Mach is perhaps the greatest modern analyst of scientific methods, but it is his metaphysics which we are now con- cerned with. Our only real knowledge, he held, is that of
sense-impressions. Sometimes we can make a thought- inference which corresponds to observed facts, and hence we reach a belief in an inner necessary connexion between, the phenomena apprehended. But we do not know this as a real necessity, we only know the necessity in the connexion of our ideas, that is a logical necessity. Our thoughts have
neither an independent significance nor an independent vitality. So argues Mach, but Professor Kfilpe has little difficulty in showing that for one dogmatism he has substi- tuted another. Without the independent validity of thought all experiments would be worthless. " No single com- ponent part of experience is in itself adapted to be forthwith incorporated into science, nor to become a vehicle of uncon- ditional certainty." Mach's " certainty " is really meaningless.
"Examined closely it consists simply in haring sensations. For just as soon as I go beyond them and attempt to describe them, picture them, communicate them, or assert that I have them, there enters at once a new factor into the game, namely, a relation of words, or modes of thinking, to the sensations, which, as psychological experience teaches, has absolutely in no way the character of evidence, but which may be deceptive, erroneous, or doubtful, as may be proved. If this relation also is regarded as merely given, then we abolish the difference between fact and assertion, and in general lose sight of the logical character of relation, and take our stand on the merely actual, without proof, demonstration, or critique. Thus we could speak of certainty only where we renounce all verification, evaluation, or intellectual activity, and content ourselves with simply having states, processes and facts. This kind of certainty comes in precisely the same manner to the snail, which creeps laboriously over the ground, and moves his feelers in all directions. . . . Certainty of this kind is, of course, unshakable ; but this is not because it stands the test in conflict, not because it holds its ground in the face of contradiction, but merely because no conflict or contradiction is here possible. True and false, right and wrong, contradiction and agreement, pertain only to thoughts, judgments, assertions— never to mere facts."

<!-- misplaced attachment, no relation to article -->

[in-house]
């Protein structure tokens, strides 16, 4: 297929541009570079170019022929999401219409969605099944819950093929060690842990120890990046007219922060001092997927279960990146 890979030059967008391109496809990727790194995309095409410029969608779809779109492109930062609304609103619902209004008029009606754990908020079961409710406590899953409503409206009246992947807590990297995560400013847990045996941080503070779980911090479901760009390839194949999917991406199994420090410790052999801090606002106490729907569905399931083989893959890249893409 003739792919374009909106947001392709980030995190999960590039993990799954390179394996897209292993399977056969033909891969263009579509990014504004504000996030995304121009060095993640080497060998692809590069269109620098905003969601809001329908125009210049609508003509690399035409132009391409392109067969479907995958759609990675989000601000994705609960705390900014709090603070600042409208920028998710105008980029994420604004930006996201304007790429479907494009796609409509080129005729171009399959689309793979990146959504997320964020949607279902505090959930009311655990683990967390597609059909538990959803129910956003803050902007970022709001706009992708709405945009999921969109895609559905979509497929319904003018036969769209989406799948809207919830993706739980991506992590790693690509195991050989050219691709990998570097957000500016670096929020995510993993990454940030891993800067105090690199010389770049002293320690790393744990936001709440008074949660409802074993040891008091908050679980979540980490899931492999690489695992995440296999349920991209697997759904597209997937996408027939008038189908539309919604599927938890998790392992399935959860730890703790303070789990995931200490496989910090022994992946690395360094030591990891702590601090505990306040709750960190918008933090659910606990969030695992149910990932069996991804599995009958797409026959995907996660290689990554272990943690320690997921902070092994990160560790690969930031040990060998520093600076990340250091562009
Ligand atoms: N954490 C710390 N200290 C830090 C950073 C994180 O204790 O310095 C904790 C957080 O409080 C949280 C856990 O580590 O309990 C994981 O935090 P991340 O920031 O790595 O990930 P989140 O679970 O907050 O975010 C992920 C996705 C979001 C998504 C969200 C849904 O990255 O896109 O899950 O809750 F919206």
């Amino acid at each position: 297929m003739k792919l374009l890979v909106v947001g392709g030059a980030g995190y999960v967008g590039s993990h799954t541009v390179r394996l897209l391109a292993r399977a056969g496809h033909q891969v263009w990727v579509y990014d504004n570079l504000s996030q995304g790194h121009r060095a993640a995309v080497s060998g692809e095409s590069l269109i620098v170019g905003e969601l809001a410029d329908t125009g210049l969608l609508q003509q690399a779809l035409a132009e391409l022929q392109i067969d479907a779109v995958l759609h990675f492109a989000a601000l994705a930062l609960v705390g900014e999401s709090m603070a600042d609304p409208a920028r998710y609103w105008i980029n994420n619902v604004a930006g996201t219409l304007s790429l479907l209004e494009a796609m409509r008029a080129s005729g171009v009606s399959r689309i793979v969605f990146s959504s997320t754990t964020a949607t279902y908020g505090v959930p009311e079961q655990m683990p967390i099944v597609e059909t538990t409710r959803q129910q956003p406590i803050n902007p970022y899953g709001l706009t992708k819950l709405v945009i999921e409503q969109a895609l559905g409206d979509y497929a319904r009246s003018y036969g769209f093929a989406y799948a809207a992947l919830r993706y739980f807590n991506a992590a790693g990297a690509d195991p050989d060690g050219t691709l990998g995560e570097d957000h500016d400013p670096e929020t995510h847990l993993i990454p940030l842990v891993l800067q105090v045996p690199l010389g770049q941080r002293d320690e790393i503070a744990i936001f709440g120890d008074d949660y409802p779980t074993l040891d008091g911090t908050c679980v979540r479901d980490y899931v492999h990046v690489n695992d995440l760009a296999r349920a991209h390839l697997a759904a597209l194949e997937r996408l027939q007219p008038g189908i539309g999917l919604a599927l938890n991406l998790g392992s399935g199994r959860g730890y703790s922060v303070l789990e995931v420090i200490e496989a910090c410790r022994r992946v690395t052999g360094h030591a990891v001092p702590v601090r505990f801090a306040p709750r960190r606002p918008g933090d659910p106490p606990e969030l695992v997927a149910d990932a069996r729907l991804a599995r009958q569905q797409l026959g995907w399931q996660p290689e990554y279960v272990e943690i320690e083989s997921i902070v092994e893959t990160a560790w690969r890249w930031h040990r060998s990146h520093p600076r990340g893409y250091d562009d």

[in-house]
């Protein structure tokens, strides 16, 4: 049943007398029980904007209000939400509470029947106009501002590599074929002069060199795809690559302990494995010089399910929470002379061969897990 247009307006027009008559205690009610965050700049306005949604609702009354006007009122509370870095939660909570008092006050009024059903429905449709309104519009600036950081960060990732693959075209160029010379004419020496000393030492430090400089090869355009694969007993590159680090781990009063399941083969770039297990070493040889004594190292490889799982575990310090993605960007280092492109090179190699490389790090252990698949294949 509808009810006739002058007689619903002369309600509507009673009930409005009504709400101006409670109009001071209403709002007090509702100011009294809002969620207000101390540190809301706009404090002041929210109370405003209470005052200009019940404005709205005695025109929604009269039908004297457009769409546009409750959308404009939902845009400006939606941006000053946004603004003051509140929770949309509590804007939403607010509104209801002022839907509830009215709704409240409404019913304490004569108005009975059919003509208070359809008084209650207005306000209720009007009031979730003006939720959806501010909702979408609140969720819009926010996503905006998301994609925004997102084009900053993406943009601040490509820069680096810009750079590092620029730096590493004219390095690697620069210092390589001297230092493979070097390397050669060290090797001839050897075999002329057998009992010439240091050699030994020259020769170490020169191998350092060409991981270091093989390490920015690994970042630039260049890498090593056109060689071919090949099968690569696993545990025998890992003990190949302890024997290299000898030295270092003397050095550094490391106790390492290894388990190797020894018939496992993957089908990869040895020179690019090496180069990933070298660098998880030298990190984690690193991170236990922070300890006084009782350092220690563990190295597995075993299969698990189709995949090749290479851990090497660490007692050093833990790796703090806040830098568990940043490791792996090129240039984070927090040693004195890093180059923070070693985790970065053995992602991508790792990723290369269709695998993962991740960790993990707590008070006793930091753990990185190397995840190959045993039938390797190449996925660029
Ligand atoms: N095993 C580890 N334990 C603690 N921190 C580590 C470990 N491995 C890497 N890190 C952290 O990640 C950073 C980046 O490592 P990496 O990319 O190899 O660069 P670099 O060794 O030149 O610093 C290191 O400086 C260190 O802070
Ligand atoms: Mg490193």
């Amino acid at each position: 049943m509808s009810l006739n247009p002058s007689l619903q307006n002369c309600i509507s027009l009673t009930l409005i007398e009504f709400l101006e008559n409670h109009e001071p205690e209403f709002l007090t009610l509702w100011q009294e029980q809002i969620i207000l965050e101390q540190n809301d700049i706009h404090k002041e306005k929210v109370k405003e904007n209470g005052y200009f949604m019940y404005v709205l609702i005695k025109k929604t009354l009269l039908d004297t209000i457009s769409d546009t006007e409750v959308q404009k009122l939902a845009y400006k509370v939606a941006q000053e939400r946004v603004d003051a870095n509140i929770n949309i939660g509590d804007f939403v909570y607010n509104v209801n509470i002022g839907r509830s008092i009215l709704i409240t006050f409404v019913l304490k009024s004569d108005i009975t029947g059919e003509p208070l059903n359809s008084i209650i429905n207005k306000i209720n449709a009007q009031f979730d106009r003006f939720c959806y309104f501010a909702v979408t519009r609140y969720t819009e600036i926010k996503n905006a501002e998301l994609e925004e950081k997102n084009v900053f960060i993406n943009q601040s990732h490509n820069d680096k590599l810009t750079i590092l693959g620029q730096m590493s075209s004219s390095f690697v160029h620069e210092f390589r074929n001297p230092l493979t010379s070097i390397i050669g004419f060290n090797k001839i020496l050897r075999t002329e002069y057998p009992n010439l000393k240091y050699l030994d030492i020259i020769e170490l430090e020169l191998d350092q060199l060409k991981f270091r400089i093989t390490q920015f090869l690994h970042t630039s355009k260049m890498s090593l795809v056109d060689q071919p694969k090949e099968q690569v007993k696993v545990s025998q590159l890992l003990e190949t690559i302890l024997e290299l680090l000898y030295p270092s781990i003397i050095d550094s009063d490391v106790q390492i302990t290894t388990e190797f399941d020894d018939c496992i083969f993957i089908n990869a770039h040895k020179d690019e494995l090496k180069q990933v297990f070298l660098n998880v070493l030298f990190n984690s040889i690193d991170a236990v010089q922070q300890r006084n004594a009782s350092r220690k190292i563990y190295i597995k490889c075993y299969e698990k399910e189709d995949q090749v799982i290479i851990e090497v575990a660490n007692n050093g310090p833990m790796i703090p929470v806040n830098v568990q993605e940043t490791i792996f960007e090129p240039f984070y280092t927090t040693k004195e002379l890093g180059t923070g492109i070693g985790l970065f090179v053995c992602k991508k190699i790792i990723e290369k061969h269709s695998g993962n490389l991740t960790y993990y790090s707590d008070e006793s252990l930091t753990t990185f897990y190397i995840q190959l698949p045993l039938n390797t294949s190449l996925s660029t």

Positivism in its desire to get rid of speculative excrescences has, as Professor Kiilpe says, poured the baby out with the bath. As an example of his critical acumen we may note that he classes the various forms of Subjective Idealism with the school of Positivism; since they too shut out metaphysics as the science of unknowable things-in-themselves.
The next two schools which Professor Kiilpe considers are less of philosophy than of philosophical nihilism. Materialism is monistic in its general character, regarding force and matter, mind and body, as different aspects of one and the same primordial substance known to us only in its manifesta- tions. Haeckel, its chief German representative, was a product of the arrogance of physical science which characterized the second half of the nineteenth century. To him the soul was a natural phenomenon and psychology a branch of physiology. He rejected what psycholgists call psychophysical parallelism and found a causal connexion between psychical and physical processes. Bnt in rejecting metaphysics he himself was metaphysical, for in reducing all phenomena to matter and
its properties he went far beyond empirical bounds. His doctrine was essentially unscientific, and his vehement and